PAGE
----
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    It isn't technology it's time, switch games may not be the finest of qualities but they don't need to be, I have fun with my Pikmin 4 the way it is, it is all because of pressure from the fans that rushes them in making games

    Stop calling the switch graphics bad

  • TheJeffers
    TheJeffers Member Posts: 908 ✭✭✭✭
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    @Hey_PIKMIN

    it is all because of pressure from the fans that rushes them in making games

    I don't think it's pressure from the fans causing them to rush development. Yes, there are a subset of fans clamouring for a new game the second they finish the latest one, but I do not think that is the majority.

    If anything, the collective sigh of relief the internet seemed to express when it was announced that Z-A would be delayed until next year is indicative of the opposite. Fans are begging Gamefreak to slow down their releases.

    I think it is much more likely that the powers that be at Nintendo, TPC and even Gamefreak itself are pushing for more frequent releases, regardless of the costs to QA and innovation. If you are going to break sales records with whatever game you slap the Pokémon logo on, why waste time and money developing a good game?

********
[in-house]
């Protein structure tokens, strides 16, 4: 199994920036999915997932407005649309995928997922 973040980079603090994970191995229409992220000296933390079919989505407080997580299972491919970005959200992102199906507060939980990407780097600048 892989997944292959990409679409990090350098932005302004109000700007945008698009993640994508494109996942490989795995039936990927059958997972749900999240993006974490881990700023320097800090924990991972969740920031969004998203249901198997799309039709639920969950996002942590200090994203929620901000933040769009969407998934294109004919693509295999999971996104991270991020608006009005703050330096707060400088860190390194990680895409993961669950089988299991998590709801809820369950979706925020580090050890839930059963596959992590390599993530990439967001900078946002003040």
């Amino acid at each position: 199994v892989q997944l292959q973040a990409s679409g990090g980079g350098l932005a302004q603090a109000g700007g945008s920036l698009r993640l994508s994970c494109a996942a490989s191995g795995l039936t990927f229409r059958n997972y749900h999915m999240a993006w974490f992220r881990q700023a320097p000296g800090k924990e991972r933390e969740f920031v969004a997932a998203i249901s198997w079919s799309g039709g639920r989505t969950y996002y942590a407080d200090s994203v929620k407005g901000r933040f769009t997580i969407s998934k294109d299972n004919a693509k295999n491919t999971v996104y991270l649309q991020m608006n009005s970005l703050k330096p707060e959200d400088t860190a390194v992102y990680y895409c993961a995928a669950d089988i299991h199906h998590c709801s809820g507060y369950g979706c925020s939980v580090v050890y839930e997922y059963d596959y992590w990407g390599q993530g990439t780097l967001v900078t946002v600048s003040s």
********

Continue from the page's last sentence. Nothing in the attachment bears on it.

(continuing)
• MajorBrendan
    MajorBrendan Member Posts: 1,276 ✭✭✭
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    @theJeffers I understand that the new Pokemon Game require more time but the technology in such tech will help stabilize and further help the programmers meticulously code the game to prevent another mmo catastrophe like Pokemon scarlet and violet.

  • clasingla
    clasingla Member Posts: 2,092 ✭✭✭✭
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    imagine in 5 years when people will be praising scarlet and violet and complaining about the generation that recently came out

  • TheJeffers
    TheJeffers Member Posts: 908 ✭✭✭✭
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    @MajorBrendan How? Why do you think that?

    New does not automatically mean better or easier to use. Hopefully it does, but if anything I think it would likely delay and inhibit Gamefreak further while they learn to use the new hardware.

    Honestly I think the best thing for the next Pokémon game would be for it to remain on the Switch. Despite their faults, generally the games developed later in a system's life tend to be of better performance and quality than the first games released on it.

    Look at the DS era. DP was a bit of a misstep, but then we got Platinum, HGSS, and the entirety of gen 5.

    If the next games are on new hardware, I suspect we will see more of a Sword and Shield than a Black and White.

  • MajorBrendan
    MajorBrendan Member Posts: 1,276 ✭✭✭